It seems only a matter of time before the house where Prophet Muhammad was born, located opposite the imposing Royal Palace, is razed to the ground, and turned, probably, into a car park. During most of the Saudi era it was used as a cattle market; the Hijazi citizens fought to turn it into a library. However, even to enter the library is apparently to commit an unpardonable sin—hence no one is allowed in. But even this is too much for the radical clerics who have repeatedly called for its demolition. Also in their sights is Jabal al-Nur, the mountain that contains the cave of Hira, where the Prophet used to retire for meditation and reflection and where he received his first revelations.

What I find particularly troubling is how few are willing to stand up and openly criticize the official policy of the Saudi government. Turkey, and the arch-enemy of the Kingdom, Iran, have raised dissenting voices about the erasure of history, but most Muslim countries are too fearful of the Saudis. There is real fear that their pilgrim quota will be cut—just as the Saudis refused to give visas to the Iranian pilgrims during the late 1980s. Popular vituperative complaint between consenting adults in private, though it is the norm in Muslim circles, is, as it always has been, inconsequential and irrelevant. Far from cautioning the Saudis, architects, including some who are Muslim, are actively colluding with the destruction of Mecca. Peace activists and archaeologists have raised concerns in newspapers and in the pages of learned journals, but the mass of believers are silent. Archaeologists fear that access to the few remaining sites open to them will be blocked. Would-be pilgrims understandably worry that they may be barred from performing a compulsory sacred ritual. Everything else for believers comes secondary to Mecca’s place as the destination for one of five ‘pillars’ of the practice of faith.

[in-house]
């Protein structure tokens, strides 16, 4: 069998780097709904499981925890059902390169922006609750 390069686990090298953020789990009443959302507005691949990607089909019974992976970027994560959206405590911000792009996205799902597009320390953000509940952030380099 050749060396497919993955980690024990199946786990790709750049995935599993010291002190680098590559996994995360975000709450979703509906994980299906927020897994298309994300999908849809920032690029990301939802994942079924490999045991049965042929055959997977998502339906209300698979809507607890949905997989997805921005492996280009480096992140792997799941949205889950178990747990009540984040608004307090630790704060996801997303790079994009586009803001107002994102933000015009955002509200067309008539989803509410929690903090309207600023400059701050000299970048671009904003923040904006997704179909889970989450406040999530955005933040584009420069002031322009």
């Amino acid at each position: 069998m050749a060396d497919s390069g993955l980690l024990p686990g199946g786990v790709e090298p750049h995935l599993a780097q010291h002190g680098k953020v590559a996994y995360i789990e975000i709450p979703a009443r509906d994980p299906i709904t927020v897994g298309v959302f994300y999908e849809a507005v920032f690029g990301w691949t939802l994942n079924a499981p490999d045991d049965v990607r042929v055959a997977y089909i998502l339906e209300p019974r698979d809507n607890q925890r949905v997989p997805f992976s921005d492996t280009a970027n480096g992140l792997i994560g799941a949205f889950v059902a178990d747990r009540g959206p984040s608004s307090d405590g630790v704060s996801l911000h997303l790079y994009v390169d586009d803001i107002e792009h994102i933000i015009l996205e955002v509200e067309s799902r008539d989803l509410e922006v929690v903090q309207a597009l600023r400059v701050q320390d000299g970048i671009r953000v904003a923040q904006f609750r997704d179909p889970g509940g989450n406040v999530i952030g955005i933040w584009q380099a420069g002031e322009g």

Mecca today is a microcosm of its own history replayed as tragedy. The city that has serially been remade in the image of the wealth and imperial splendour of whatever power was dominant is the plaything of its latest masters—who happen on this occasion to be lacking any aesthetic sensitivity, so that the underlying theme of naked power and wealth-driven consumer excess is brazenly exposed for all to see, devoid of saving graces.

Ziauddin Sardar, in Open, on Mecca’s history and future. Excerpted from Mecca: The Sacred City.

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Photo: aljazeeraenglish, Flickr